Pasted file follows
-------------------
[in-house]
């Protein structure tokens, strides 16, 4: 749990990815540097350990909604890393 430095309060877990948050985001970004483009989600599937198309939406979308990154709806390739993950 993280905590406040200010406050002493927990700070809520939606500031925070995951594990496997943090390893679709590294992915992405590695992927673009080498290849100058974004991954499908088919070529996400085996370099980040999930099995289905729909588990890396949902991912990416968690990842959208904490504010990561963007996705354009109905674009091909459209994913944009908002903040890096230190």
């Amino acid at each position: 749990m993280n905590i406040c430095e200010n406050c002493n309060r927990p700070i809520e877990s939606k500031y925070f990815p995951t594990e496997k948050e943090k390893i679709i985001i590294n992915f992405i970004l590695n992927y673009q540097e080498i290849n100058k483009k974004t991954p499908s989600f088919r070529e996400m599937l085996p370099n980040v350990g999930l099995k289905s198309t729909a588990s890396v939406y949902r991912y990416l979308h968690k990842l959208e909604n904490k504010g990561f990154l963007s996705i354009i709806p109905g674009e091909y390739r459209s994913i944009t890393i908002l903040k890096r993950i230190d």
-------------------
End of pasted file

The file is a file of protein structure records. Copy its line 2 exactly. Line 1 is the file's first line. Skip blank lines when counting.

């Protein structure tokens, strides 16, 4: 749990990815540097350990909604890393 430095309060877990948050985001970004483009989600599937198309939406979308990154709806390739993950 993280905590406040200010406050002493927990700070809520939606500031925070995951594990496997943090390893679709590294992915992405590695992927673009080498290849100058974004991954499908088919070529996400085996370099980040999930099995289905729909588990890396949902991912990416968690990842959208904490504010990561963007996705354009109905674009091909459209994913944009908002903040890096230190």